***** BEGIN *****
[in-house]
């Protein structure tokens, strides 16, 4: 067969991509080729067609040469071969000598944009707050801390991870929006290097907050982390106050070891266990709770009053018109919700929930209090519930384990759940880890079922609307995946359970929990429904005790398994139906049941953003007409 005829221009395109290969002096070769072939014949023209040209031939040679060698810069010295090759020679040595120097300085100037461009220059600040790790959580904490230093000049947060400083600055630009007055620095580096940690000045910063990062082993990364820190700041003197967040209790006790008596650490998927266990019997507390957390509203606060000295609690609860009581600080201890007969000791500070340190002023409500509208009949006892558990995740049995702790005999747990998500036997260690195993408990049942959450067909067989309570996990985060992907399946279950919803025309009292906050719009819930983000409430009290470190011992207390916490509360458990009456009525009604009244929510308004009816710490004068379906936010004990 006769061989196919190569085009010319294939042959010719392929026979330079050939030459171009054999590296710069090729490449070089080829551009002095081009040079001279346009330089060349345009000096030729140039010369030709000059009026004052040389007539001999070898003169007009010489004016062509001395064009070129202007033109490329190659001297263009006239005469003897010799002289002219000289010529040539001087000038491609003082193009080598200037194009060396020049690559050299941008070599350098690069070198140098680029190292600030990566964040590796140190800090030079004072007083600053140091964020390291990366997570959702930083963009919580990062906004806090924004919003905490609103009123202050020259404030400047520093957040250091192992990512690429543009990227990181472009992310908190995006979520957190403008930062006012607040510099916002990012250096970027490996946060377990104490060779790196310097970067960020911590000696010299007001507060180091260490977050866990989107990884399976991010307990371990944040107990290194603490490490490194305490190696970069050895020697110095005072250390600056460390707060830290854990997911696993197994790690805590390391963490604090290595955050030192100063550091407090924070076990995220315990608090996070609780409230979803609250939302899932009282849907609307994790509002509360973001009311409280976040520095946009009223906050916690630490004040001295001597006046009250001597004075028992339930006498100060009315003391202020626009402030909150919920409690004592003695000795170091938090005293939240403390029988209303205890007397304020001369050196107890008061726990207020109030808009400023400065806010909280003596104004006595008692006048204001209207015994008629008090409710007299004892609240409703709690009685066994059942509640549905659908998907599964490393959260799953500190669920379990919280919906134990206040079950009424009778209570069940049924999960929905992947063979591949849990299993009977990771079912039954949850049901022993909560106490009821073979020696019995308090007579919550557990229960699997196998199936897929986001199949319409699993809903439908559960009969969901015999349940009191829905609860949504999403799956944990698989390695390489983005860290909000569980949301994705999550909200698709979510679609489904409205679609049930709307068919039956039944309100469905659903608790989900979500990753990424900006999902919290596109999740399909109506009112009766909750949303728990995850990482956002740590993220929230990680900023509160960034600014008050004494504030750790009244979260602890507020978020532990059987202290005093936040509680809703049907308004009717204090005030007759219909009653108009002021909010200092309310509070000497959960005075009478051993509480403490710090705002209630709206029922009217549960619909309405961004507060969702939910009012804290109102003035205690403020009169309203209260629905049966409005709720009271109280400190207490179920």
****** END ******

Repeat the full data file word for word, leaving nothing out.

[in-house]
């Protein structure tokens, strides 16, 4: 067969991509080729067609040469071969000598944009707050801390991870929006290097907050982390106050070891266990709770009053018109919700929930209090519930384990759940880890079922609307995946359970929990429904005790398994139906049941953003007409 005829221009395109290969002096070769072939014949023209040209031939040679060698810069010295090759020679040595120097300085100037461009220059600040790790959580904490230093000049947060400083600055630009007055620095580096940690000045910063990062082993990364820190700041003197967040209790006790008596650490998927266990019997507390957390509203606060000295609690609860009581600080201890007969000791500070340190002023409500509208009949006892558990995740049995702790005999747990998500036997260690195993408990049942959450067909067989309570996990985060992907399946279950919803025309009292906050719009819930983000409430009290470190011992207390916490509360458990009456009525009604009244929510308004009816710490004068379906936010004990 006769061989196919190569085009010319294939042959010719392929026979330079050939030459171009054999590296710069090729490449070089080829551009002095081009040079001279346009330089060349345009000096030729140039010369030709000059009026004052040389007539001999070898003169007009010489004016062509001395064009070129202007033109490329190659001297263009006239005469003897010799002289002219000289010529040539001087000038491609003082193009080598200037194009060396020049690559050299941008070599350098690069070198140098680029190292600030990566964040590796140190800090030079004072007083600053140091964020390291990366997570959702930083963009919580990062906004806090924004919003905490609103009123202050020259404030400047520093957040250091192992990512690429543009990227990181472009992310908190995006979520957190403008930062006012607040510099916002990012250096970027490996946060377990104490060779790196310097970067960020911590000696010299007001507060180091260490977050866990989107990884399976991010307990371990944040107990290194603490490490490194305490190696970069050895020697110095005072250390600056460390707060830290854990997911696993197994790690805590390391963490604090290595955050030192100063550091407090924070076990995220315990608090996070609780409230979803609250939302899932009282849907609307994790509002509360973001009311409280976040520095946009009223906050916690630490004040001295001597006046009250001597004075028992339930006498100060009315003391202020626009402030909150919920409690004592003695000795170091938090005293939240403390029988209303205890007397304020001369050196107890008061726990207020109030808009400023400065806010909280003596104004006595008692006048204001209207015994008629008090409710007299004892609240409703709690009685066994059942509640549905659908998907599964490393959260799953500190669920379990919280919906134990206040079950009424009778209570069940049924999960929905992947063979591949849990299993009977990771079912039954949850049901022993909560106490009821073979020696019995308090007579919550557990229960699997196998199936897929986001199949319409699993809903439908559960009969969901015999349940009191829905609860949504999403799956944990698989390695390489983005860290909000569980949301994705999550909200698709979510679609489904409205679609049930709307068919039956039944309100469905659903608790989900979500990753990424900006999902919290596109999740399909109506009112009766909750949303728990995850990482956002740590993220929230990680900023509160960034600014008050004494504030750790009244979260602890507020978020532990059987202290005093936040509680809703049907308004009717204090005030007759219909009653108009002021909010200092309310509070000497959960005075009478051993509480403490710090705002209630709206029922009217549960619909309405961004507060969702939910009012804290109102003035205690403020009169309203209260629905049966409005709720009271109280400190207490179920």